- 01. Publish data for unspecified use
- 02. Publish open Linked Data for unspecified use
- 03. Supply data for Physical Union Catalogue
- 04. Allow Physical Union Catalogue to publish data
- 05. Expose data for federation into Virtual Union Catalogue
- 06. Publish grey literature data
- 07. Contribute data to Google Scholar
- 08. Publish activity data
- 09. Supply holdings data for Collection Management
- 10. Expose holdings / availability data for Closest Copy location
- 11. Share data for Collaborative Cataloguing
- 12. Supply data for Crowd Sourced Cataloguing
- 13. Supply data to be enhanced for own use
- 14. Publish data for LIS research
- 15. Allow personal use of data for Reference Management
- 16. Publish data for lightweight application development
- 17. Allow commercial use of data in mobile application
06. Publish grey literature data
The supply under open license of bibliographic records describing institutional grey literature.
Activity - The supply under open license of bibliographic records describing institutional grey literature.
Actors - Library, academic authors of grey literature, repository managers elsewhere in institution
Data involved - Bibliographic records describing institutional grey literature; may also involve full text of documents and associated research data.
Data flow - Data on grey literature collected from across the institution, typically in the context of an institutional repository.
Does this require Open Data - Not necessary, although explicit open licenses for set of metadata, full text and associated research data will make use and re-use easier.
Current Examples - University of Ghent, University of Southampton (ECS)
Institution - (1) Improved learning and research experience; (2) Marketing, through visibility of institutional outputs
Library Service - (1) Improved service to users; (2) Increased visibility to key stakeholders inside the institution
Researchers - Potential to increase visibility of institutional holdings and to amplify own research
Students - Potential to increase visibility of institutional holdings
Replication - This approach applies to a wide range of teaching, learning and research outputs that may have little or no visibility through current discovery interfaces
Case for not doing it - Too difficult to be comprehensive, opening up an open-ended commitment
Principles - Raise internal and external visibility of institutional resources not formally published elsewhere.
Costs - Delivers value to the institution by increasing visibility of expensively created institutional resources.
Services - Enhances mission of institutional repositories
Rationale for not doing it - Diverts the attention from more pressing concerns, in repositories and contributing researcher groups
Consequences of doing it as Open Data
What will happen? - (1) Institutional researchers will be able to increase visibility of their work; (2) Colleagues and students will have access to material not available by other means.
Potential Risks - (1) Loss of control over institutional data; (2) The originator of elements of the bibliographic records challenges release as open data [see also UC1, UC2, UC3, UC4, UC5, UC7, UC15, UC16, UC17]; (3) Increased visibility of collection leads to demand beyond local resources ability to supply [see also UC3, UC4, UC5, UC7, UC9, UC13, UC16, UC17]; (4) If ‘full–text’ items are included in the data, there is a risk that any publishers of the material may challenge the release as open data.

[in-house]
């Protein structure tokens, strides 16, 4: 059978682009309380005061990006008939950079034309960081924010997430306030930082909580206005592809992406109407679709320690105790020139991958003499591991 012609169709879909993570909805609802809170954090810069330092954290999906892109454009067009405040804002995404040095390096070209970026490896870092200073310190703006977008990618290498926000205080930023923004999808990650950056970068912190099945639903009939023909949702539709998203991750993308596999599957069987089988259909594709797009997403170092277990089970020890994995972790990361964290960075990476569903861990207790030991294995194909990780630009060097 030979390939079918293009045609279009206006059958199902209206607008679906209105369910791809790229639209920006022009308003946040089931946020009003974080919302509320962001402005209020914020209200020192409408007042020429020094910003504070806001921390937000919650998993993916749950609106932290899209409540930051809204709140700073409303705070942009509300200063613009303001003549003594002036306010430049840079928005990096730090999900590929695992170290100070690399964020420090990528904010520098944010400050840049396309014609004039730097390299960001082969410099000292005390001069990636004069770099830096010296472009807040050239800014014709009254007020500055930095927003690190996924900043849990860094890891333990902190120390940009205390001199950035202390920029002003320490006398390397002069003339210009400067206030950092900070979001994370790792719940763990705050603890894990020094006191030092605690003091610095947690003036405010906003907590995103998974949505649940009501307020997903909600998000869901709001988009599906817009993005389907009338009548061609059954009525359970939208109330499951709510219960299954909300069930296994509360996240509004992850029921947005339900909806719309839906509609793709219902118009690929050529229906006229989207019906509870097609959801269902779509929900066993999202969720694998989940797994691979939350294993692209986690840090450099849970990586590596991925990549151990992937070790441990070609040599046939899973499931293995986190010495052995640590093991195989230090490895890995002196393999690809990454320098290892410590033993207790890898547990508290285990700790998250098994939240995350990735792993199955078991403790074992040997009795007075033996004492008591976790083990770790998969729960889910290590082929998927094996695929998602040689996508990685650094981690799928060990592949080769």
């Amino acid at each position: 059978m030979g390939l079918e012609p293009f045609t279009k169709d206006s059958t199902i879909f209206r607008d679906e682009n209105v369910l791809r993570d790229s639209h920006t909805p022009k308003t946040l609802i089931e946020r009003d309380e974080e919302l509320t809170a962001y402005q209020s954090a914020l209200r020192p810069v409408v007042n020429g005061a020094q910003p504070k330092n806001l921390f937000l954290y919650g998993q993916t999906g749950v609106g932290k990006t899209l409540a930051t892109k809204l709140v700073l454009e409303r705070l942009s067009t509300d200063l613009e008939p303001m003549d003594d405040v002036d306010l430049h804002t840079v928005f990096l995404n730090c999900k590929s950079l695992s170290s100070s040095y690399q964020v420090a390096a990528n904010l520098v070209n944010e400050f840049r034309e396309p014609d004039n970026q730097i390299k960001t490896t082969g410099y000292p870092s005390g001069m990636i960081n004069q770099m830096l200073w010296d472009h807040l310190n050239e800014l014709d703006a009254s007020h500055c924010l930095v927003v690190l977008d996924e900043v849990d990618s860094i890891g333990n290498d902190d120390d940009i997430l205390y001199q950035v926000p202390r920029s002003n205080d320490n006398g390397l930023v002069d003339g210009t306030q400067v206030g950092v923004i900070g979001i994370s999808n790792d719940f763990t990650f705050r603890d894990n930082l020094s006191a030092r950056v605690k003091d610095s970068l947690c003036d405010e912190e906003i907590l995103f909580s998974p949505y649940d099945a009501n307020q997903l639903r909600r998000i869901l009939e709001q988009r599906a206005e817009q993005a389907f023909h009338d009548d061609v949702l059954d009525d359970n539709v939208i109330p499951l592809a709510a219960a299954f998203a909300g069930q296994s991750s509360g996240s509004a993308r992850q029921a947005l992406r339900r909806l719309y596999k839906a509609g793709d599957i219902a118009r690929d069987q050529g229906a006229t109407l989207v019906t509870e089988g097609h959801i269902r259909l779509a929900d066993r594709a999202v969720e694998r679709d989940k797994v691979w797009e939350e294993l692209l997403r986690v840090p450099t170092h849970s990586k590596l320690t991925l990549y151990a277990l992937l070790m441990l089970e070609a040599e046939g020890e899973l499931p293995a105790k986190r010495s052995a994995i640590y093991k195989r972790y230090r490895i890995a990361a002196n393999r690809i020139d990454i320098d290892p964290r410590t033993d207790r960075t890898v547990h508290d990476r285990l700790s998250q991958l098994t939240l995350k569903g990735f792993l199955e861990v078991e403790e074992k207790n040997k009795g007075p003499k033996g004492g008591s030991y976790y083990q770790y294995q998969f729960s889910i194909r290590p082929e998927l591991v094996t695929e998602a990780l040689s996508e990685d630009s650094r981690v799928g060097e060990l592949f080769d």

Potential Opportunities - (1) Development of innovative / compelling third party services based on open data; (2) Increased use of collection by internal and external users through improved discovery services [see also UC3, UC4, UC5, UC7, UC9, UC13, UC16, UC17]
Consequences of not doing it? - Grey literature is by definition harder to discover through convention discovery routes, and is likely to be under untilised if not adequately exposed to discovery services.
Rights and Licensing Issues
Rights and licensing issues - Some grey literature comprises eprints and preprints for material published elsewhere; there is the potential for inadvertently contravening licenses and publishing agreements. Some grey literature comprises early results and analysis from research; there is the potential to dilute the impact of later publications, or to release contradictory results.
Data exchange formatting - Dublin Core, for dissemination via an OAI repository?
Lifecycle implications - Modest; infrastructure to support an institutional OAI repository.
Hosting requirements - Relatively minor
Existing systems impact - There is an ongoing requirement to encourage deposition and use.
Skills demands - Configuring an OAI repository is relatively straightforward. Evangelising deposition into the repository is a harder and more of a long term task.
Setup - OAI repository software is relatively robust, and there are a number of products from which to choose. Configuration to meet specific requirements may require modest effort that will normally be within the abilities of systems staff.
Ongoing - The infrastructural costs associated with sustaining this capability should be relatively low. The human cost of encouraging deposition and use is more significant.
Cost of doing nothing - No additional costs will be directly accrued through inaction. However, as more institutions set up systems to promote their activities, those without a strategic approach to dissemination of grey literature may well begin to appear less active.